High-speed internet through light beams in the air
At first glance at this title, you will surely be amazed at how the internet would travel fast speed in the air using the light beams.
The Congo River has been successfully crossed using a unique method of providing high-speed internet via laser beams in the air. It implies that residents in Brazzaville and Kinshasa will be able to access quicker and less expensive broadband. One of Alphabet X's (previously Google X) so-called moonshot concepts is Project Taara. It came out of Experiment Loon, a failed broadband project that used balloons in the stratosphere.
The newest trial has closed a "challenging connection gap" between the two African capitals of Brazzaville, Republic of Congo, and Kinshasa, Democratic Republic of Congo.
Getting internet across the Congo is difficult. (Image Credit: BBC)
Although the cities are just three miles away, connecting them is difficult because standard cable must be run around the river, making the internet five times more expensive.
The team at X stated that the wireless optical communications (WOC) system delivered approximately 700 terabytes of data in 20 days with 99.9% availability. It's the most recent version of a project that's been in the works for three years. X has launched a commercial deployment in Kenya with Econet Group and Liquid Telecom to deliver high-speed internet to Sub-Saharan Africa. The technology employs very tiny, invisible light beams to provide fast speeds, similar to how conventional fibre in the ground uses light to transport data but without the cable casing. Free Space Optical Communications arose from the team's prior research beaming lasers between balloons in Project Loon, which was shut down by Alphabet in February because it was no longer considered financially feasible.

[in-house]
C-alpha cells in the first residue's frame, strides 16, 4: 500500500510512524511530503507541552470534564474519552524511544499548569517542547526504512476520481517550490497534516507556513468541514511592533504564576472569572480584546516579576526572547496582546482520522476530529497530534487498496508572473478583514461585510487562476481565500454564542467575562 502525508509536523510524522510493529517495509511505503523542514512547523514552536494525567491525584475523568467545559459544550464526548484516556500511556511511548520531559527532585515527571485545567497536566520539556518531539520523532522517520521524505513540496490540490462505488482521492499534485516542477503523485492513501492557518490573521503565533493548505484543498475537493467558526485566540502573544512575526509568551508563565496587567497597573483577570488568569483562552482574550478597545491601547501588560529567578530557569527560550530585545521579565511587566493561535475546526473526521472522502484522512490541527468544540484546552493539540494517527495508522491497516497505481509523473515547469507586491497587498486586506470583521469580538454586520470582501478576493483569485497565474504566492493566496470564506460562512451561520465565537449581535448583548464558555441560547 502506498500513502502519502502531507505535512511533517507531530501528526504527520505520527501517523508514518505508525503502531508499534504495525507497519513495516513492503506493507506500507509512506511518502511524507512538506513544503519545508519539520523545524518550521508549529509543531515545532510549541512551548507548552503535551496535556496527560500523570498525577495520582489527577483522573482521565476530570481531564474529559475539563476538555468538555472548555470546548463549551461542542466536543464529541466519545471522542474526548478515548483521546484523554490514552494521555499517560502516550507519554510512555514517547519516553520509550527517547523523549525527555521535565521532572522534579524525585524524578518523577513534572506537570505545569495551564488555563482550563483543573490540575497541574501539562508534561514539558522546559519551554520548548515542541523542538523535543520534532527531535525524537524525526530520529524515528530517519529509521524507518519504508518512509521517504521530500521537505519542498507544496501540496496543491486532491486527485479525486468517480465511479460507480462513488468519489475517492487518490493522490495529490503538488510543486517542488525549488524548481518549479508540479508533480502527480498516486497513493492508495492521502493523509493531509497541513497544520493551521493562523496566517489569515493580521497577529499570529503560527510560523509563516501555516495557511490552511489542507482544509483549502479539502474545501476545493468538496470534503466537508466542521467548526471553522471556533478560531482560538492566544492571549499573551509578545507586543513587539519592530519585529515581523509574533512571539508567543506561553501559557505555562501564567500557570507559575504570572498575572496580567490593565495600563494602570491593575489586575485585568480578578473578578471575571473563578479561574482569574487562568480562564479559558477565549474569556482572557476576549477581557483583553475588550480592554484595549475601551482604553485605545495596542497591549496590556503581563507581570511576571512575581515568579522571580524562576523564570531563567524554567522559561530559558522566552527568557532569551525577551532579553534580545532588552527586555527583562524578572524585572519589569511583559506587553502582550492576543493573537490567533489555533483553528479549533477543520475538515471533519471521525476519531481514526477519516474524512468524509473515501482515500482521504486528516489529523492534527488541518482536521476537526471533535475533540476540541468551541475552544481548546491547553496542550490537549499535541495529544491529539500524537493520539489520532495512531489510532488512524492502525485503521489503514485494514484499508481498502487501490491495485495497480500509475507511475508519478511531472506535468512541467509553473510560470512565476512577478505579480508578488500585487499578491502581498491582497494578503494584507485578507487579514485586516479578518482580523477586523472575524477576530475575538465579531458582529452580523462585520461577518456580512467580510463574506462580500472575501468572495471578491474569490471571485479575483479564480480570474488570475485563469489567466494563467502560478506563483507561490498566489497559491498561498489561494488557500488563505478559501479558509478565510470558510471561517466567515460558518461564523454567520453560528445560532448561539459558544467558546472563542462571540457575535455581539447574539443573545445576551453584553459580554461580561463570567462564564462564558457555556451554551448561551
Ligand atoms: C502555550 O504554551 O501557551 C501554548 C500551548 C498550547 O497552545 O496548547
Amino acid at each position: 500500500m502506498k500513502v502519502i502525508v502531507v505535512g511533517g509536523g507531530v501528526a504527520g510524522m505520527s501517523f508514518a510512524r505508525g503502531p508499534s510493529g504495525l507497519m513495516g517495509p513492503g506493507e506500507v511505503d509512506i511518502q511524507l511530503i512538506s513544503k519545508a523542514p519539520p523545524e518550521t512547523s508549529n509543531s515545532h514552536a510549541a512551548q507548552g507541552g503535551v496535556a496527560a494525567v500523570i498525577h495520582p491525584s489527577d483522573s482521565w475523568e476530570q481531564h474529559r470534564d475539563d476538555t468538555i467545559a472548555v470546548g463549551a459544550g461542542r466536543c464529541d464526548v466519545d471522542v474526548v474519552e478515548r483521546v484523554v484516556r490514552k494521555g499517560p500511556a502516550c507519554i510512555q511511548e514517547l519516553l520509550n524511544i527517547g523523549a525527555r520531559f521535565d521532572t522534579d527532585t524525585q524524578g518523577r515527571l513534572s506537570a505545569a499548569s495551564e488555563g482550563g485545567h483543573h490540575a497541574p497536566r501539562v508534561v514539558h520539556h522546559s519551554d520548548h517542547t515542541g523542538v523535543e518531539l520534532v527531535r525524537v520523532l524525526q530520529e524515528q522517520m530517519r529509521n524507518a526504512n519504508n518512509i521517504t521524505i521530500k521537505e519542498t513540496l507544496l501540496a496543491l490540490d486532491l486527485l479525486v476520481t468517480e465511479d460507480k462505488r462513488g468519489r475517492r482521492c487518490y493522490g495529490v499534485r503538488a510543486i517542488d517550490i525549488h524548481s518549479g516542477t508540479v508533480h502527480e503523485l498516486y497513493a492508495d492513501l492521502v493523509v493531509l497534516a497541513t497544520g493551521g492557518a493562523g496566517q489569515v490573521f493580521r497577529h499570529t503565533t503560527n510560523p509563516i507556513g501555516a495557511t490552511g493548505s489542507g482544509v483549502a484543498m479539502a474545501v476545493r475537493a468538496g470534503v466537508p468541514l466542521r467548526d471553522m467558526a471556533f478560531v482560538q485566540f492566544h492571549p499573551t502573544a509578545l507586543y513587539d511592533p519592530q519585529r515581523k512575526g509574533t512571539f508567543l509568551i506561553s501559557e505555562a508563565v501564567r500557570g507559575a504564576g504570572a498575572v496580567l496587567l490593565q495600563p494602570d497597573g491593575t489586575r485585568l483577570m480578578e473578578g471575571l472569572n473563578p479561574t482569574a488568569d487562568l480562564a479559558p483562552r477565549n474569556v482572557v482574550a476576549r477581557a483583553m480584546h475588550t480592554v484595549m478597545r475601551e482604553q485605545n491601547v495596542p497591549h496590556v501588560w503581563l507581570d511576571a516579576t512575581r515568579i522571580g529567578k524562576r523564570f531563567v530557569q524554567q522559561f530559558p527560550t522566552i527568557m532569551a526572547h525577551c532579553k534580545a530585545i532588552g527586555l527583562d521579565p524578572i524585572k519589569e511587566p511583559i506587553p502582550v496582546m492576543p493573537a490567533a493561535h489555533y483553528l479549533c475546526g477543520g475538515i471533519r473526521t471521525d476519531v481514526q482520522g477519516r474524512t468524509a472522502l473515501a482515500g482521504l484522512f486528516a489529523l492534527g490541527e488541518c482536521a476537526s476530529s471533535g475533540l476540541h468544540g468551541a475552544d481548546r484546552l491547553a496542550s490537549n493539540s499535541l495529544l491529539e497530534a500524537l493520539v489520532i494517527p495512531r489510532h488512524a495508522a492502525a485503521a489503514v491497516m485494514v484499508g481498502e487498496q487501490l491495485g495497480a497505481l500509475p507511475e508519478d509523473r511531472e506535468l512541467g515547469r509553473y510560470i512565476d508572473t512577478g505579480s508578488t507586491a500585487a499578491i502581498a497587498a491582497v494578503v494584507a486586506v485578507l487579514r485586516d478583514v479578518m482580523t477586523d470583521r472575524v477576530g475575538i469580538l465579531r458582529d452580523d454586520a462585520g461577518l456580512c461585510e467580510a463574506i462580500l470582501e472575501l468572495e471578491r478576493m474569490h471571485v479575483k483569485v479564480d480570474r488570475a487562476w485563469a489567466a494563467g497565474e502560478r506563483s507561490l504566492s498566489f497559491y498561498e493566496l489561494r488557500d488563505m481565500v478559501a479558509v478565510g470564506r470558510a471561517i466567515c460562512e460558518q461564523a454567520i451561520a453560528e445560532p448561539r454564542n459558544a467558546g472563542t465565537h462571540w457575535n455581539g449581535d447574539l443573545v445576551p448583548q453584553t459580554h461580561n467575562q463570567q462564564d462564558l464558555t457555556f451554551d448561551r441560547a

In situations when the laser beam may be disrupted, the technology may not operate properly. (Image Credit: BBC)
However, it has been enhanced by changing the amount of laser power sent, which operates similarly to a telescope, relying on mirrors, lights, software, and hardware to move the beam to the exact location it needs to be. The team has also discovered techniques to minimize mistakes caused by disruptions like birds flying across the connection.
Kenya, India, the United States, and Mexico have all tried out the technology. I hope more countries will be able to test them out too.